DETROIT — State Rep. Isaac Robinson (D-Detroit) recently introduced House Bill 4810, which would create a five-year moratorium on the use of facial recognition technology by law enforcement. Recently, the Detroit Board of Police Commissioners tabled a vote on the use of facial recognition technology to monitor city neighborhoods but approved the use of traffic cameras with the capacity to use the technology. The board is expected to approve the use of the technology despite public opposition. Serious concerns exist regarding the use of facial recognition technology as it has been shown to misidentify African-American faces.
“Research has already shown that facial recognition technology has significant difficulty identifying and recognizing African-American faces, leading to an unacceptable bias against these communities across the nation. Having one of the largest African American populations in the country, Detroit is no exception,” said Robinson. “It is completely unconscionable to ask our families to sacrifice our freedoms for a policy that has the potential to put so many residents at risk. My bill will combat this by preventing law enforcement from using inherently flawed facial recognition software to analyze and identify people. We must reverse the dangerous trend of using technology that intrudes on our privacy and violates our Fourth Amendment rights.”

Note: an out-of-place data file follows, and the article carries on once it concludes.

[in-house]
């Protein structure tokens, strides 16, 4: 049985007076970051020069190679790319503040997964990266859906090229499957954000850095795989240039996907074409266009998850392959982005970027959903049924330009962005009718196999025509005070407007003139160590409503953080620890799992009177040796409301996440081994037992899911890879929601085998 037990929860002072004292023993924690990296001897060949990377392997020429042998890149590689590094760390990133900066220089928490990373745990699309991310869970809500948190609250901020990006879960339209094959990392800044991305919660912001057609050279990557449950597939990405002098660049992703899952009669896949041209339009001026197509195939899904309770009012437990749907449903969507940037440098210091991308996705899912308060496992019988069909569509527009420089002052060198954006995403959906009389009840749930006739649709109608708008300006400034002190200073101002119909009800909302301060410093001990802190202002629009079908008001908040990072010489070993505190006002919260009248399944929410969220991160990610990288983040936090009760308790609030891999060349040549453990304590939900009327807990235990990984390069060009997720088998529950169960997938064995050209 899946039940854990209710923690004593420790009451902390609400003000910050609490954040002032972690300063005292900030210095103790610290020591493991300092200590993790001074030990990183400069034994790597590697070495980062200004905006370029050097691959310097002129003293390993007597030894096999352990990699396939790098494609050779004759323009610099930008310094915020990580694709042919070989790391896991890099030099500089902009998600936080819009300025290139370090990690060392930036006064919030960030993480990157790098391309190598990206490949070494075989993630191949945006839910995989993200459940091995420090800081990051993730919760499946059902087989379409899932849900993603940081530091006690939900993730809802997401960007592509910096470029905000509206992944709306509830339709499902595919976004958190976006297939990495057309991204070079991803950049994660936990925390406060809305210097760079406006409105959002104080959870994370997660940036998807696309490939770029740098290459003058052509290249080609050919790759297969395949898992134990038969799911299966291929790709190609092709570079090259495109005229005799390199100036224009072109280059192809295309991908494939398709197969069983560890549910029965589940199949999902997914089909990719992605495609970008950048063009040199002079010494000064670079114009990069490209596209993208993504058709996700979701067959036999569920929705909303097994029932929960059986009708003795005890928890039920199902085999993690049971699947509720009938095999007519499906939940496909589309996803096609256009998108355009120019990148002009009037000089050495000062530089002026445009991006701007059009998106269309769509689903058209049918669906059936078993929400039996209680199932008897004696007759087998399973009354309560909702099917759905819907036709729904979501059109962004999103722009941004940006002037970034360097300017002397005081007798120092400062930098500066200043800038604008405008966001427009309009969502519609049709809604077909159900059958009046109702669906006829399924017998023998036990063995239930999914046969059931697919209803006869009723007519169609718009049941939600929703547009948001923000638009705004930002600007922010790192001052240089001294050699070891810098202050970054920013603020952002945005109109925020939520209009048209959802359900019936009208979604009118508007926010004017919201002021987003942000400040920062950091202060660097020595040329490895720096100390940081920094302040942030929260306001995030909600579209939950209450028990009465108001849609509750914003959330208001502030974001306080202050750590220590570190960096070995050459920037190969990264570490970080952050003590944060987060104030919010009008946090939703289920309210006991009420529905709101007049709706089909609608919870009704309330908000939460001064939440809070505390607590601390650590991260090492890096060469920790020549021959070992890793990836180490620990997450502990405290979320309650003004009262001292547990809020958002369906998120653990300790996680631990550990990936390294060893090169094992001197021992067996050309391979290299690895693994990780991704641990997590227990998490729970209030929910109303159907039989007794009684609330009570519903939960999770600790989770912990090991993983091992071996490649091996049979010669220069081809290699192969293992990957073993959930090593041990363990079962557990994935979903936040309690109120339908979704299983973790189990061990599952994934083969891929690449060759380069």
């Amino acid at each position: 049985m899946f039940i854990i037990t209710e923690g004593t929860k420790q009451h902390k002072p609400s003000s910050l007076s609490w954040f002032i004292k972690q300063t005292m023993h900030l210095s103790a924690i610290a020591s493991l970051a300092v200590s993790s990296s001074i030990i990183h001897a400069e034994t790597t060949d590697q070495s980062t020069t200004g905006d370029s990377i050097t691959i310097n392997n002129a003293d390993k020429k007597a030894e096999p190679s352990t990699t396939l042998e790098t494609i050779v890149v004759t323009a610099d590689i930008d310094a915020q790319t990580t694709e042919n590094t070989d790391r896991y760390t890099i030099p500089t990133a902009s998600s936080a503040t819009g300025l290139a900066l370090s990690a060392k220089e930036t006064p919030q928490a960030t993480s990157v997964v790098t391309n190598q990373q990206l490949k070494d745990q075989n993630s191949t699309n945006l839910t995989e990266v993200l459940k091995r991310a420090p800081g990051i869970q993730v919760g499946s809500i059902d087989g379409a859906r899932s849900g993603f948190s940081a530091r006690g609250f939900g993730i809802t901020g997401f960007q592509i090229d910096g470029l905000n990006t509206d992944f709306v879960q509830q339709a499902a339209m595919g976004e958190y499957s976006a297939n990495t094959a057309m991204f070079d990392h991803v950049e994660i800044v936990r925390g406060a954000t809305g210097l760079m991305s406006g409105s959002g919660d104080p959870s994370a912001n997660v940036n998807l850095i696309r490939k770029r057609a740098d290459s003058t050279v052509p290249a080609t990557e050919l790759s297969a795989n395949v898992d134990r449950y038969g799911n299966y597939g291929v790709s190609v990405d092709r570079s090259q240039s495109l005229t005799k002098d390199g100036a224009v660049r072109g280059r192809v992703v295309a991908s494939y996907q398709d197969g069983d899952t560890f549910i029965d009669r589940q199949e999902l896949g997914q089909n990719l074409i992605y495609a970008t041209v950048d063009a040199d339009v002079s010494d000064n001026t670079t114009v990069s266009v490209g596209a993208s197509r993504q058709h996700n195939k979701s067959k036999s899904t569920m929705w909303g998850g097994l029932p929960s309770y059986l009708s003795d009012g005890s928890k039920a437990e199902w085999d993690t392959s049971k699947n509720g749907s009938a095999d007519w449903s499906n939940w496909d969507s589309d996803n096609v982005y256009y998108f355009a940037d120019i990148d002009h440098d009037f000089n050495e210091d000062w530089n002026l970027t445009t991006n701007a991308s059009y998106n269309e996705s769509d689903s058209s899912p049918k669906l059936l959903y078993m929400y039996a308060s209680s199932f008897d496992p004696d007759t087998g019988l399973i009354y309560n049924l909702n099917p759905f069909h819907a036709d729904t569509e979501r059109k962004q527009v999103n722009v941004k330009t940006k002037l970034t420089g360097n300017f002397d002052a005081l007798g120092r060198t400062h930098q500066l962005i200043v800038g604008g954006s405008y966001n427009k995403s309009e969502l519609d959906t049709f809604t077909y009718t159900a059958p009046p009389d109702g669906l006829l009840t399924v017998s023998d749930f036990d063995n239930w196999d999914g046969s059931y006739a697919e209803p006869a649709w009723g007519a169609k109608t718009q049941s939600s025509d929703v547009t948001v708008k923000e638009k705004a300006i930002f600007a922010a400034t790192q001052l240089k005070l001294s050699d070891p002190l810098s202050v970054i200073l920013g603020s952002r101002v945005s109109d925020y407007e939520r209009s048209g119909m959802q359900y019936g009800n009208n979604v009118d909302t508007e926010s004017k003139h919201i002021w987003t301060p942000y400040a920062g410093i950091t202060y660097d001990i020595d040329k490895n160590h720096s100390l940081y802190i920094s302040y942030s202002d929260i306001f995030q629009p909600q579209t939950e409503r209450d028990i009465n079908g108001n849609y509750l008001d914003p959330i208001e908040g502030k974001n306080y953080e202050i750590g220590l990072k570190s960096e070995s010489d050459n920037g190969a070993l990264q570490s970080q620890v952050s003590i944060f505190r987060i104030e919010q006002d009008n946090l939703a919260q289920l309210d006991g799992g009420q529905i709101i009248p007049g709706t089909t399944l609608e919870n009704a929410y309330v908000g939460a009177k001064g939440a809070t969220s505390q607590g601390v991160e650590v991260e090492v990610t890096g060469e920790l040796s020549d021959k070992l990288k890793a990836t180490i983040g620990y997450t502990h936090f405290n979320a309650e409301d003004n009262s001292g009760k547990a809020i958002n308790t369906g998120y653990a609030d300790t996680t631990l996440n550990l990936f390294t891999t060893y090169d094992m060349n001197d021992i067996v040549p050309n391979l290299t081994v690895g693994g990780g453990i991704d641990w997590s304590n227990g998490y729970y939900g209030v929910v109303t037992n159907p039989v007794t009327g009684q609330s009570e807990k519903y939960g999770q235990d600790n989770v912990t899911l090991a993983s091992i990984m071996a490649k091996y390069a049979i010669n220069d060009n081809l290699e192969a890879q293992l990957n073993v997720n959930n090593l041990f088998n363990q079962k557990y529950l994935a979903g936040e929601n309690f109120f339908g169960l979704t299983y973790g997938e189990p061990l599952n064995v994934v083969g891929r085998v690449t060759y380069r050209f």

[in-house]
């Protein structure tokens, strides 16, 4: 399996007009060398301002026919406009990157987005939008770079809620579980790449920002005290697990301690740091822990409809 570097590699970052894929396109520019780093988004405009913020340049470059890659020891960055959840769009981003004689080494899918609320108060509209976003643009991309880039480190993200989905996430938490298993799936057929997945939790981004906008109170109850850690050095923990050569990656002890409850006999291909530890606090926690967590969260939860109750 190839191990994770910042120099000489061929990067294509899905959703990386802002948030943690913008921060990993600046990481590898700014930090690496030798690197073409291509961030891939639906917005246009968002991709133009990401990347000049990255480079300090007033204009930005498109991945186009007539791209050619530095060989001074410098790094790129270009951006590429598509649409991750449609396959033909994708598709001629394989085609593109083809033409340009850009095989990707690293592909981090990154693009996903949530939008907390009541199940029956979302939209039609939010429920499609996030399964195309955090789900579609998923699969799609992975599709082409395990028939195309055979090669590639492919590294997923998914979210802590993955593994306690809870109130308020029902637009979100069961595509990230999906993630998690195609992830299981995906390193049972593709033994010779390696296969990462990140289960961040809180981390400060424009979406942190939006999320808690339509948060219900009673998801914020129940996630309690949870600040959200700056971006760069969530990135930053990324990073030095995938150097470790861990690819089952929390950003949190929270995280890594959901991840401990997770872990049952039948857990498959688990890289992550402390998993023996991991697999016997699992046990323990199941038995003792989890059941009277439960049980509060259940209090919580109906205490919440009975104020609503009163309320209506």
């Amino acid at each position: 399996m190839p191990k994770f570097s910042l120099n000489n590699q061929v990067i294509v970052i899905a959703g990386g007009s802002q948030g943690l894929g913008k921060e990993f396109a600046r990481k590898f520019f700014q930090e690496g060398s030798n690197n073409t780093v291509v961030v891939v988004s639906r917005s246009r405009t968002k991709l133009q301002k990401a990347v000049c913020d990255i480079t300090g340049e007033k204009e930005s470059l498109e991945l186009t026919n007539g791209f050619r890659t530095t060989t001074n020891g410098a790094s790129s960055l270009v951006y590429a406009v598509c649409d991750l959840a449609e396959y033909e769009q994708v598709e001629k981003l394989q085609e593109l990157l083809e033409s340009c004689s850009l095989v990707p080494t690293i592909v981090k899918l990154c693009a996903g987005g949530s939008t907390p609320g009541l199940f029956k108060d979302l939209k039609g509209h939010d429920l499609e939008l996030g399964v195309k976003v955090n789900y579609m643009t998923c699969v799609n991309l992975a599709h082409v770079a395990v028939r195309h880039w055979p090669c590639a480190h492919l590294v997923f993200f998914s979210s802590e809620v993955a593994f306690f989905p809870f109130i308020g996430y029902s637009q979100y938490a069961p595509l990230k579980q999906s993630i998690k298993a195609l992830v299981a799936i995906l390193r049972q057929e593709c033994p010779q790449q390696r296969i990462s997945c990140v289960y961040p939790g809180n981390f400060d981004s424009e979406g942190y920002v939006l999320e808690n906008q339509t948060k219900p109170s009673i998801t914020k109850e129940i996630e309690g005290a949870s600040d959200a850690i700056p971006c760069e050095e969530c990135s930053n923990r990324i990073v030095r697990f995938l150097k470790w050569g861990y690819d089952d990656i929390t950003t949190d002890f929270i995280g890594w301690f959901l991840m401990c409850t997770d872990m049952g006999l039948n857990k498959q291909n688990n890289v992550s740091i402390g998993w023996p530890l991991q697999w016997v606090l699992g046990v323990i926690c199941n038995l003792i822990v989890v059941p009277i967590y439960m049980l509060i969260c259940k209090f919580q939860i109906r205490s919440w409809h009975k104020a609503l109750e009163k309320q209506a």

HB 4810 will prevent the use of facial recognition software to obtain warrants or otherwise enforce the law. The prohibition includes footage obtained from surveillance cameras, unmanned aircraft, body cameras, and street and traffic light cameras. The bill was co-sponsored by state Reps. Sherry Gay-Dagnogo (D-Detroit) and Jewell Jones (D-Inkster).